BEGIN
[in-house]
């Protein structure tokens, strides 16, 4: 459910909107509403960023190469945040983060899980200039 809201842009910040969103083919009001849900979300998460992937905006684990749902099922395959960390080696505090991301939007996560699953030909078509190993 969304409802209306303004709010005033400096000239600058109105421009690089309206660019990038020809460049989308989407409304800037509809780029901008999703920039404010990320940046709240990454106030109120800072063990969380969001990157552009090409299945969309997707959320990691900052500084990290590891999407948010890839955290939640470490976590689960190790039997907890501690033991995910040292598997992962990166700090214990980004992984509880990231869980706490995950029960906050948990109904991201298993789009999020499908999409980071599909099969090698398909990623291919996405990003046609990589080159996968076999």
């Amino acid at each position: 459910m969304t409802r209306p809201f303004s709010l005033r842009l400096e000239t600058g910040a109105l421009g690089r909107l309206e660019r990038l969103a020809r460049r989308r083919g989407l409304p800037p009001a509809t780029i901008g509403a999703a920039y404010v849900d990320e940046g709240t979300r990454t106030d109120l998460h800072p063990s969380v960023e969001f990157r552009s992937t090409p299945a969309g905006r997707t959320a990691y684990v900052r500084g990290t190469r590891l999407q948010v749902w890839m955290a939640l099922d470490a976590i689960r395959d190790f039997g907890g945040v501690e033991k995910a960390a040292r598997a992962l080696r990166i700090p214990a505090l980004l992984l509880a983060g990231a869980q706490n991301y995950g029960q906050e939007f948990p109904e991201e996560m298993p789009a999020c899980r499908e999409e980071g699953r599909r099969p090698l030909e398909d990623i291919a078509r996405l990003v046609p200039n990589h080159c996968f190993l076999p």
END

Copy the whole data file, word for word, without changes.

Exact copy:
[in-house]
């Protein structure tokens, strides 16, 4: 459910909107509403960023190469945040983060899980200039 809201842009910040969103083919009001849900979300998460992937905006684990749902099922395959960390080696505090991301939007996560699953030909078509190993 969304409802209306303004709010005033400096000239600058109105421009690089309206660019990038020809460049989308989407409304800037509809780029901008999703920039404010990320940046709240990454106030109120800072063990969380969001990157552009090409299945969309997707959320990691900052500084990290590891999407948010890839955290939640470490976590689960190790039997907890501690033991995910040292598997992962990166700090214990980004992984509880990231869980706490995950029960906050948990109904991201298993789009999020499908999409980071599909099969090698398909990623291919996405990003046609990589080159996968076999």
């Amino acid at each position: 459910m969304t409802r209306p809201f303004s709010l005033r842009l400096e000239t600058g910040a109105l421009g690089r909107l309206e660019r990038l969103a020809r460049r989308r083919g989407l409304p800037p009001a509809t780029i901008g509403a999703a920039y404010v849900d990320e940046g709240t979300r990454t106030d109120l998460h800072p063990s969380v960023e969001f990157r552009s992937t090409p299945a969309g905006r997707t959320a990691y684990v900052r500084g990290t190469r590891l999407q948010v749902w890839m955290a939640l099922d470490a976590i689960r395959d190790f039997g907890g945040v501690e033991k995910a960390a040292r598997a992962l080696r990166i700090p214990a505090l980004l992984l509880a983060g990231a869980q706490n991301y995950g029960q906050e939007f948990p109904e991201e996560m298993p789009a999020c899980r499908e999409e980071g699953r599909r099969p090698l030909e398909d990623i291919a078509r996405l990003v046609p200039n990589h080159c996968f190993l076999p």